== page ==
Or damps which round a tombstone roll—
    • 1887, Thomas Hardy, The Woodlanders, Chapter 40,[7]
      Summer was ending: in the daytime singing insects hung in every sunbeam; vegetation was heavy nightly with globes of dew; and after showers creeping damps and twilight chills came up from the hollows.
  3. (archaic) Dejection or depression; something that spoils a positive emotion (such as enjoyment, satisfaction, expectation or courage) or a desired activity.
    • 1713, Joseph Addison, Cato, A Tragedy, London: Jacob Tonson, Act III, Scene 1, p. 35,[8]
      Ev’n now, while thus I stand blest in thy Presence,
      A secret Damp of Grief comes o’er my Thoughts,
    • 1728, George Carleton (attributed to Daniel Defoe), The Memoirs of an English Officer, London: E. Symon, p. 72,[9]
      But though the War was proclaim’d, and Preparations accordingly made for it, the Expectations from all receiv’d a sudden Damp, by the as sudden Death of King William.
    • 1769, Edmund Burke, Observations on a Late State of the Nation, London: J. Dodsley, p. 33,[10]
      It is in this spirit that some have looked upon those accidents, that cast an occasional damp upon trade.
    • 1813, Jane Austen, Pride and Prejudice, Chapter 50,[11]
      No sentiment of shame gave a damp to her triumph.
    • 1850, Charles Dickens, David Copperfield, Chapter 10,[12]
      [] Mrs. Gummidge [] , I am sorry to relate, cast a damp upon the festive character of our departure, by immediately bursting into tears []
    • 1866, James David Forbes, letter to A. Wills dated 2 January, 1866, in Life and Letters of James David Forbes, London: Macmaillan, 1873, p. 429,[13]
      [] I was concerned to hear from your brother that Mrs. Wills’ health had prevented her accompanying you to Sixt as usual. It must have thrown a damp over your autumn excursion []
  4. (archaic or historical, mining) A gaseous product, formed in coal mines, old wells, pits, etc.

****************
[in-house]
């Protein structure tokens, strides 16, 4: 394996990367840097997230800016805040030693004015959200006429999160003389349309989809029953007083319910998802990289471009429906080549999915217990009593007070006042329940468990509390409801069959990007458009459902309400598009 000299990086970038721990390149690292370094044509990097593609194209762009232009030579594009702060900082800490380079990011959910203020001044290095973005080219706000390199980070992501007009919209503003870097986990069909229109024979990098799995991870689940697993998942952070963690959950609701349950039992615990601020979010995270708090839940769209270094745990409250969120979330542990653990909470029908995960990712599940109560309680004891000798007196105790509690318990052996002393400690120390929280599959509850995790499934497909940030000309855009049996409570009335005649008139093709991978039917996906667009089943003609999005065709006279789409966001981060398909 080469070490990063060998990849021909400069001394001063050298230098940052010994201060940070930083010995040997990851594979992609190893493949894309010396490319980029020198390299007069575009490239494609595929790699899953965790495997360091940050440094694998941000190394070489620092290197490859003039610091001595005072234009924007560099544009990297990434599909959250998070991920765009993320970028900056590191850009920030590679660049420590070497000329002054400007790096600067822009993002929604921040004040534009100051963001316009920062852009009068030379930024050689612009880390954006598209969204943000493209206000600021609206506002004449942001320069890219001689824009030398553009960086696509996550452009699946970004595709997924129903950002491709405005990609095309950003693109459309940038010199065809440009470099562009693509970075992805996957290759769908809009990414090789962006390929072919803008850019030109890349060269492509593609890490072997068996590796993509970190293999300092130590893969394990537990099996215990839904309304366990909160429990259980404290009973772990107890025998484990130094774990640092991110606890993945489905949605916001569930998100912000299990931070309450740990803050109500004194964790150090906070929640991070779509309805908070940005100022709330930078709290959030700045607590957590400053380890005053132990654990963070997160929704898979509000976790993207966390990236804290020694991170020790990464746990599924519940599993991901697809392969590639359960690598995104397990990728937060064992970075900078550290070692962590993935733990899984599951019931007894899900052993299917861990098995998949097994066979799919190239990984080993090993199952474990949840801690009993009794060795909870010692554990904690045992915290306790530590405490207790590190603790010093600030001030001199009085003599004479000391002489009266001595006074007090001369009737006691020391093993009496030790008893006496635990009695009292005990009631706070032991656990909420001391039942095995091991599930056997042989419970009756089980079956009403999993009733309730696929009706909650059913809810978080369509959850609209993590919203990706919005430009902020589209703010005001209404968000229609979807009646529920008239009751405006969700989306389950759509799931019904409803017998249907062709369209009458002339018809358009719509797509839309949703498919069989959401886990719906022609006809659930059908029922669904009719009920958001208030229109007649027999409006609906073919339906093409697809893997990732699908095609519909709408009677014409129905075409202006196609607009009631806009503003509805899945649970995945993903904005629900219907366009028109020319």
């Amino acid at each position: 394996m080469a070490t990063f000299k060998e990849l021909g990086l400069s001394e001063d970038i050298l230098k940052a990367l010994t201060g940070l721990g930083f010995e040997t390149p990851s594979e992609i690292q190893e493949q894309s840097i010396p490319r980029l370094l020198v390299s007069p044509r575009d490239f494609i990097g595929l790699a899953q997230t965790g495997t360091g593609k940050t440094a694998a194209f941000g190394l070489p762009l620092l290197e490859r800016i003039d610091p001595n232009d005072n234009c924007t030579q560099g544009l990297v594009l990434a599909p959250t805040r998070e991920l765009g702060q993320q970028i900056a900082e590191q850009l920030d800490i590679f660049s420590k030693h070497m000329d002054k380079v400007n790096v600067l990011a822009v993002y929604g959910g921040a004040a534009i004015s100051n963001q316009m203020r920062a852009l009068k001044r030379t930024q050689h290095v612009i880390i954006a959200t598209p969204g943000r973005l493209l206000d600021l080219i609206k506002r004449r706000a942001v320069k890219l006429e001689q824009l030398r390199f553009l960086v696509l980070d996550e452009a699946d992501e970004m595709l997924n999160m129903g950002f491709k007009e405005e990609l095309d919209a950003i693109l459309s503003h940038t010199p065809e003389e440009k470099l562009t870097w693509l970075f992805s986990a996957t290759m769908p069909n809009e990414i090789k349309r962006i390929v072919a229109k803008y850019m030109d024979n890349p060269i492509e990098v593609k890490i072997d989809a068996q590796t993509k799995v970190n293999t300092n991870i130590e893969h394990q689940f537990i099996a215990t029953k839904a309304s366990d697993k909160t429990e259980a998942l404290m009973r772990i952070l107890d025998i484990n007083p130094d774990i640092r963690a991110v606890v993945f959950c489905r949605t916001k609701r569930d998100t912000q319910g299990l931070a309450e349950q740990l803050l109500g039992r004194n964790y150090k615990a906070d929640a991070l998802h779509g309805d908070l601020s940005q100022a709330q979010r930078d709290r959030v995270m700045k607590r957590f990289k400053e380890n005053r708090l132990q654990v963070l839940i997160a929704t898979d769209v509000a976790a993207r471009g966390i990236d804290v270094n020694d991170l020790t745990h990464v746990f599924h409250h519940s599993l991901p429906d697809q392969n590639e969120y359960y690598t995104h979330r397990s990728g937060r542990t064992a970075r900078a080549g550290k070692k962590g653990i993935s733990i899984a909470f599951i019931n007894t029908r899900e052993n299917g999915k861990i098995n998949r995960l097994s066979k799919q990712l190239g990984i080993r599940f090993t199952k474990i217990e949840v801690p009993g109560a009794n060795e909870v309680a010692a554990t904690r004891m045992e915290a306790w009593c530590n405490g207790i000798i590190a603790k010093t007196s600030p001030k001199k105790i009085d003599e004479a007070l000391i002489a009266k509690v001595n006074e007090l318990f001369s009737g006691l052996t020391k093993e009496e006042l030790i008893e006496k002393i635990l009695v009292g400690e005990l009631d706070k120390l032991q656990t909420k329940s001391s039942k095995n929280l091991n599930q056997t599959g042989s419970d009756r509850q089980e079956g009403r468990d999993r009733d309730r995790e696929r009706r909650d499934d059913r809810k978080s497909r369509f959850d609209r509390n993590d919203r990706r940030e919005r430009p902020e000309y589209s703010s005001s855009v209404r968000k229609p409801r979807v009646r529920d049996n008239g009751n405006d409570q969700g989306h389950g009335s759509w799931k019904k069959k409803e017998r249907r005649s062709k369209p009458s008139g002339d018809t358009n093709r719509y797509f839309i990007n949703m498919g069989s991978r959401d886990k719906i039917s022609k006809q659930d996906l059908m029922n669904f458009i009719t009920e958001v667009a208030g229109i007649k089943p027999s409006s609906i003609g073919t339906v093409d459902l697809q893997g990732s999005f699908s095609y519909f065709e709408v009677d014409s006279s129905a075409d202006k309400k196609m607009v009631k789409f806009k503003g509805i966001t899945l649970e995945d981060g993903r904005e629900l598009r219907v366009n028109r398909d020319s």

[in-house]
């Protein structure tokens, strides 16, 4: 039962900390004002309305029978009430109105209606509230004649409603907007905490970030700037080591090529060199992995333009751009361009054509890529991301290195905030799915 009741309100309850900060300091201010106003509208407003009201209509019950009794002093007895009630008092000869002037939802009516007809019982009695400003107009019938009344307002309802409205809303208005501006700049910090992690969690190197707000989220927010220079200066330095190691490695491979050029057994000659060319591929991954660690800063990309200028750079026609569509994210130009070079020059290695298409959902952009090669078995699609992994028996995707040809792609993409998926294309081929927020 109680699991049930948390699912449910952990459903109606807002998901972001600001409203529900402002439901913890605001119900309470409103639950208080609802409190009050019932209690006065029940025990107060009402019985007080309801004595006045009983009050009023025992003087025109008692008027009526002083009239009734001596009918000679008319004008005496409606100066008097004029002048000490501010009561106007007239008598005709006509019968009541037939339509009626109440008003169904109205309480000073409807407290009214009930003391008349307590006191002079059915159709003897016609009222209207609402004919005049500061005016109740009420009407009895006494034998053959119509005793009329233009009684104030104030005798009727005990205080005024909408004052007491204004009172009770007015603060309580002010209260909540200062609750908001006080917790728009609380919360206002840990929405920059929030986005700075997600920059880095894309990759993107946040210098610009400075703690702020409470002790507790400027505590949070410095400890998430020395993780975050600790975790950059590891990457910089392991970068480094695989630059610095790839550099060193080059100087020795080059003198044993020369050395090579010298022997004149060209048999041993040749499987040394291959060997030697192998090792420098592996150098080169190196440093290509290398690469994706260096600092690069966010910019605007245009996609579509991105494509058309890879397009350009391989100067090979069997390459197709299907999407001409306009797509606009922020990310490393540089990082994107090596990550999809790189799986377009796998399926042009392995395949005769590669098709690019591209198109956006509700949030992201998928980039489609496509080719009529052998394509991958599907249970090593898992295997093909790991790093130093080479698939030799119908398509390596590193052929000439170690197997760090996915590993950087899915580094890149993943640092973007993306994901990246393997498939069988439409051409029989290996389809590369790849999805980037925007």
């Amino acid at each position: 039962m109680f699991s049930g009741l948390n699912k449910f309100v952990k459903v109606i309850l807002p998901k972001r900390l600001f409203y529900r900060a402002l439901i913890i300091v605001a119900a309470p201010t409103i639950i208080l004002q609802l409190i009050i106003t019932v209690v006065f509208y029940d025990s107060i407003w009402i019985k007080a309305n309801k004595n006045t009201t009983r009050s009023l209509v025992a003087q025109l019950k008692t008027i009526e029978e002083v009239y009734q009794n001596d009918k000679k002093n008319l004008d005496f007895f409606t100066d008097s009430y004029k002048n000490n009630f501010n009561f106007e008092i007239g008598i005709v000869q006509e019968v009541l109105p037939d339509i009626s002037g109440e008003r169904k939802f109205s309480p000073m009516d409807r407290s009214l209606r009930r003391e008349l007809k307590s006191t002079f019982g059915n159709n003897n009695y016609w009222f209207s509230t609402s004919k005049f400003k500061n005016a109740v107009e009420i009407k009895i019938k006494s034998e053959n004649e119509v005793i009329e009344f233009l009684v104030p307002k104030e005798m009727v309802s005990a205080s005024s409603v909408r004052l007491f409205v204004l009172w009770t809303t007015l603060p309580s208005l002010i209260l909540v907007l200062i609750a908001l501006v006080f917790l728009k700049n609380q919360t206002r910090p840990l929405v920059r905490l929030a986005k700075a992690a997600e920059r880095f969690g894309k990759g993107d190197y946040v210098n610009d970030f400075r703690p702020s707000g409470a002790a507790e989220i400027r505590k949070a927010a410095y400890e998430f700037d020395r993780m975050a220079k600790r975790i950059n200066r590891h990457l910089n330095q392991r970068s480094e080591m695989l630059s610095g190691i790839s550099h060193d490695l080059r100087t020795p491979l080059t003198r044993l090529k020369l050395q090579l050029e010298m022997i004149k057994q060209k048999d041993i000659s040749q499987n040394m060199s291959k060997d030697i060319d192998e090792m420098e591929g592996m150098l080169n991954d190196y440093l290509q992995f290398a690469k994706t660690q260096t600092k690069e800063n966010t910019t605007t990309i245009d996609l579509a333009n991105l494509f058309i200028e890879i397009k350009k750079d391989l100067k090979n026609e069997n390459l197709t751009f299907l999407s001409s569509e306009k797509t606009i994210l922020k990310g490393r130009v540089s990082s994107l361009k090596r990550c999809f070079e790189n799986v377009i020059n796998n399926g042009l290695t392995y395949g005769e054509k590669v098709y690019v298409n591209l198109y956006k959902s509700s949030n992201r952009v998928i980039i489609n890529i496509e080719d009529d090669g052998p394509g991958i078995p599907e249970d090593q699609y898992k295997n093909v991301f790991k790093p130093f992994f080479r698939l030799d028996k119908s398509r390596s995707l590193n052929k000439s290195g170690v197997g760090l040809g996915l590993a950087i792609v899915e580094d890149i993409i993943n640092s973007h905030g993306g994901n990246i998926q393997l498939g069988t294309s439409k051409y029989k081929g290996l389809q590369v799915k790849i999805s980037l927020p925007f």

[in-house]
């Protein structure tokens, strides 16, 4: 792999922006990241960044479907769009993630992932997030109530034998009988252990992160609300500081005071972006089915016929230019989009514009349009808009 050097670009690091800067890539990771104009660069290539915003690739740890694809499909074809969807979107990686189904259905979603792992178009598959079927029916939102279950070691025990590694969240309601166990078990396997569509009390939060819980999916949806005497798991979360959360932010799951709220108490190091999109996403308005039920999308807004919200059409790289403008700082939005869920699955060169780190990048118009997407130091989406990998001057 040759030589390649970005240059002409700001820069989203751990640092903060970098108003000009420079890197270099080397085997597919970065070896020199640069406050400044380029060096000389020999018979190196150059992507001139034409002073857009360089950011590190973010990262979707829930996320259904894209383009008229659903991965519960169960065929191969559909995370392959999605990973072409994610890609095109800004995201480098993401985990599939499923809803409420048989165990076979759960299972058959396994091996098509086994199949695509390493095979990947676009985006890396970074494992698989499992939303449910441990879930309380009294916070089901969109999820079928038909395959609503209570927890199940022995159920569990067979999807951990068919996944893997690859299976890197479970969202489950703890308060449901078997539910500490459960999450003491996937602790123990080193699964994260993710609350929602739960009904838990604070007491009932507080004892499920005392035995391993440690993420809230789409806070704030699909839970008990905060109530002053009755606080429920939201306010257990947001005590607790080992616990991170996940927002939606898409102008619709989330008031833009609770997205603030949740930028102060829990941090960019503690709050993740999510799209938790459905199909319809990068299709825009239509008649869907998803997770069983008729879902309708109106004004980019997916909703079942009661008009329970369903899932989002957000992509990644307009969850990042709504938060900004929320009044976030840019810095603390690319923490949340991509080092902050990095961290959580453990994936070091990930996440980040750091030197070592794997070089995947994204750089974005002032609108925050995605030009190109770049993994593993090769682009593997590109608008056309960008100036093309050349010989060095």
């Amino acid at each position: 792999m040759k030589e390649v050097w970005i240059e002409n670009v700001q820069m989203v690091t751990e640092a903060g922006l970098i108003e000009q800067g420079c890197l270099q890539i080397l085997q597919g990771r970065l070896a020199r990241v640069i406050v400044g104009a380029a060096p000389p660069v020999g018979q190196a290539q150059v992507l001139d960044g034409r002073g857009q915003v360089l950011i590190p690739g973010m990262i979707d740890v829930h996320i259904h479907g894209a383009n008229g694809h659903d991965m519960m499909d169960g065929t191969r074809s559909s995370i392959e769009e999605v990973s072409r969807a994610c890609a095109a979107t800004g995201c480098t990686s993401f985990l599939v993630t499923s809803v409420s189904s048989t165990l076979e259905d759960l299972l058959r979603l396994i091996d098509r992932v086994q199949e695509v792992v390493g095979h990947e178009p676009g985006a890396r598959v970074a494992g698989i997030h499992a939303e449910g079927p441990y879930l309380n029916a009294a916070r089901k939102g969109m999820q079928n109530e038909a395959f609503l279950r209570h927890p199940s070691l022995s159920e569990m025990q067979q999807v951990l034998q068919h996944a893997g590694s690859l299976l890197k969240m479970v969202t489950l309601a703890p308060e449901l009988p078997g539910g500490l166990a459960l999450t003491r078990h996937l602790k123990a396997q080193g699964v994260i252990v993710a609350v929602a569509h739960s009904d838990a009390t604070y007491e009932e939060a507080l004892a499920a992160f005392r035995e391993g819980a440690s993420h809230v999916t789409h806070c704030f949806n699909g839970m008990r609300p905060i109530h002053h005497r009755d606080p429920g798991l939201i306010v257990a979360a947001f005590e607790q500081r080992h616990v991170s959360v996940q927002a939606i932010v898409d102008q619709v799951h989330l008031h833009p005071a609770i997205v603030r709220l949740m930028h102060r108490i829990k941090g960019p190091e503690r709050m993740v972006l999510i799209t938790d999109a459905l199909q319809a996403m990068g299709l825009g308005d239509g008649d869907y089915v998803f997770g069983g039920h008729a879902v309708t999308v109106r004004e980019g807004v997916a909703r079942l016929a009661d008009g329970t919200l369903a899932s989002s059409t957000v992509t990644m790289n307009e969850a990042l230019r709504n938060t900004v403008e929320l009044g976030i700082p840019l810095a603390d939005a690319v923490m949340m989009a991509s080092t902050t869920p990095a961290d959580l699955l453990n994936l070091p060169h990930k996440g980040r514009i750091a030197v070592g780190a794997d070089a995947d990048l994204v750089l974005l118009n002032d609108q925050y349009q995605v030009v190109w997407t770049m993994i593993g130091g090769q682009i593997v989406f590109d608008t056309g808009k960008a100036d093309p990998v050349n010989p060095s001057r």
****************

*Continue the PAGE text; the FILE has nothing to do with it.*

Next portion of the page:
• 1733, John Arbuthnot, An Essay Concerning the Effects of Air on Human Bodies, London: Jacob Tonson, Chapter 1, p. 19,[14]
      There are sulphurous Vapours which infect the Vegetables, and render the Grass unwholsom to the Cattle that feed upon it: Miners are often hurt by these Steams. Observations made in some of the Mines in Derbyshire, describe four sorts of those Damps.

Derived terms

Translations

Verb

damp (third-person singular simple present damps, present participle damping, simple past and past participle damped)

  1. (transitive, archaic) To dampen; to make moderately wet
    Synonym: moisten
  2. (transitive, archaic) To put out, as fire; to weaken, restrain, or make dull.
    • 1887, Sir John Lubbock, The Pleasures of Life
      How many a day has been damped and darkened by an angry word!
    • 1857, Charles Dickens, Little Dorrit Book 1 Chapter 34
      My Lords, that I am yet to be told that it behoves a Minister of this free country to set bounds to the philanthropy, to cramp the charity, to fetter the public spirit, to contract the enterprise, to damp the independent self-reliance of its people.
    • 1848, Thomas Babington Macaulay, The History of England from the Accession of James the Second
      The failure of his enterprise damped the spirit of the soldiers.
    • 1744, Mark Akenside, The Pleasures of the Imagination
      I do not mean to wake the gloomy form Of superstition dress’d in wisdom’s garb, To damp your tender hopes
    • 1625, Francis Bacon, Essays, civil and moral
      Usury dulls and damps all industries, improvements, and new inventions, wherein money would be stirring if it were not for this slug
  3. (transitive) To suppress vibrations (mechanical) or oscillations (electrical) by converting energy to heat (or some other form of energy).

Translations

Anagrams

  • M.D. Pa., MPDA

Danish

Etymology

From German Low German Damp (compare dampen, Dampen n), eventually from Proto-Germanic *dampaz.

Noun

damp c (singular definite dampen, plural indefinite dampe)

  1. steam

Inflection

Verb

damp

  1. imperative of dampe

Dutch

Pronunciation

  • IPA(key): /dɑmp/
  • Hyphenation: damp
  • Rhymes: -ɑmp

Etymology 1

From Middle Dutch damp, from Old Dutch *damp, from Proto-Germanic *dampaz.

Noun

damp m (plural dampen, diminutive dampje n)

  1. vapour (UK), vapor (US)
Derived terms
  • dampbad
  • dampkogel
  • dampkring
  • dampvormig
  • gifdamp
  • waterdamp
  • zuurdamp
  • zwaveldamp
Descendants
  • Negerhollands: damp
  • Papiamentu: dam, damp

Etymology 2

See the etymology of the corresponding lemma form.

Verb

damp

  1. first-person singular present indicative of dampen
  2. imperative of dampen

Middle English

Noun

damp

  1. (when preceding labials) Alternative form of dan

Norwegian Bokmål

Etymology 1

From German Low German Damp (compare dampen, Dampen n)

Noun

damp m (definite singular dampen, indefinite plural damper, definite plural dampene)

  1. steam
  2. vapour (UK), vapor (US)
Derived terms
Related terms
  • dampe

Etymology 2

Verb

damp

  1. imperative of dampe

References

  • “damp” in The Bokmål Dictionary.

Norwegian Nynorsk

Etymology

From German Low German Damp (compare dampen, Dampen n)

Noun

damp m (definite singular dampen, indefinite plural dampar, definite plural dampane)

  1. steam
  2. vapour (UK), vapor (US)

Derived terms

Related terms

  • dampe

References

  • “damp” in The Nynorsk Dictionary.

Swedish

Verb

damp

  1. past tense of dimpa.